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Tuesday Sep 20, 2016

Transparency in Patent Examination Prosecution: Master Review Form

Guest blog by Deputy Commissioner for Patent Quality Valencia Martin Wallace

One important component of the USPTO’s commitment to achieve greater accuracy, clarity, and consistency in examination and prosecution is the Clarity and Correctness Data Capture (CCDC) program. As part of our Enhanced Patent Quality Initiative, the goal of the CCDC is an improved data capture system to enable all reviewers of finished work products to consistently document and access quality review data in one place.  By entering the results of these reviews into a single database, the USPTO will ultimately capture three to five times more data as a single data set than we have previously captured. With this larger data set, we will be able to identify trends at a more granular level, and in doing so, we will be poised to provide training and other educational opportunities to examiners, in order to achieve greater transparency in examination and prosecution. We are also updating our quality metrics in view of this new data, which will be the subject of a future blog post.

As part of this effort, the USPTO is standardizing reviews of finished work products through the use of a single review form, called the “Master Review Form” (MRF). Reviewers in the Office of Patent Quality Assurance (OPQA) and supervisors in our technology centers are already using this form. The MRF places a much greater emphasis on assessing the clarity of an examiner’s reasoning in a rejection compared to past review forms, while maintaining our historic focus on addressing the correctness of an examiner’s action. In addition, the MRF provides reviewers with a greater ability to flag instances of high quality or best practices during their reviews to allow the USPTO to acknowledge these high-performing examiners as well as to provide a set of readily identifiable examples of high quality work that can be used for training purposes. Further, the Master Review Form is a “smart”, software-based form, so reviewers see only those sections of the form that are pertinent to the review that they are doing, which allows reviewers to be more efficient when recording the results of their reviews.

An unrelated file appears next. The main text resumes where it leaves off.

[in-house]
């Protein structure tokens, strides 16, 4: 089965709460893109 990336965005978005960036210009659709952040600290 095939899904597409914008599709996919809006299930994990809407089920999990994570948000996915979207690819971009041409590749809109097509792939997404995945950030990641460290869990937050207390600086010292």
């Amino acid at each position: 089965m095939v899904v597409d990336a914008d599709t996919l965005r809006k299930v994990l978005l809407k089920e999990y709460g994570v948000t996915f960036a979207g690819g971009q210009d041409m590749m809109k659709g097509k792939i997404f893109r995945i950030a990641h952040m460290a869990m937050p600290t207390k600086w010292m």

We are continuing to assess the Master Review Form to ensure it strikes the right balance between the level of detail captured by the form and the time it takes to fill out the form. To this end, we have conducted surveys and focus sessions with OPQA reviewers as well as supervisors in the technology centers. These surveys and focus sessions have identified changes to questions as well as a need for better guidance on how to fill out the form. We also published a Federal Register Notice in March 2016 seeking comments on the MRF. We received 32 comments expressing a general desire for more detail in the MRF’s sections to evaluate causal effects, especially the search section, as well as identifying a need for a guidance document for the public. Based on all of this feedback, we created a new version of the Master Review Form, which OPQA and the technology centers are currently using, and updated guidance for this new version. 

Further, we are testing the MRF by using it when conducting case studies as part of the Topic Submission for Case Studies program. Historically, OPQA was able to conduct a very limited number of case studies every year due to resource constraints because each case study typically required a large number of extensive reviews. The Topic Submission for Case Studies program has allowed us to test the extent to which we can use data from the Master Review Form in place of such extensive reviews. 

Even though we only began using the Master Review Form in OPQA in November 2015, we have completed over 11,000 reviews so far this fiscal year and expect to complete at least another 1,000 reviews by the end of the year. In contrast, OPQA completed 7,900 reviews in fiscal year 2015.  Next fiscal year, OPQA expects to complete over 18,500 reviews. As the MRF’s database continues to grow over the coming years with hundreds of thousands of reviews covering a large range of issues, the USPTO will have an even richer data set to use when identifying quality trends, answering questions we would otherwise have had to answer through a case study, and providing more precise quality metrics. This will have an impact for years to come.


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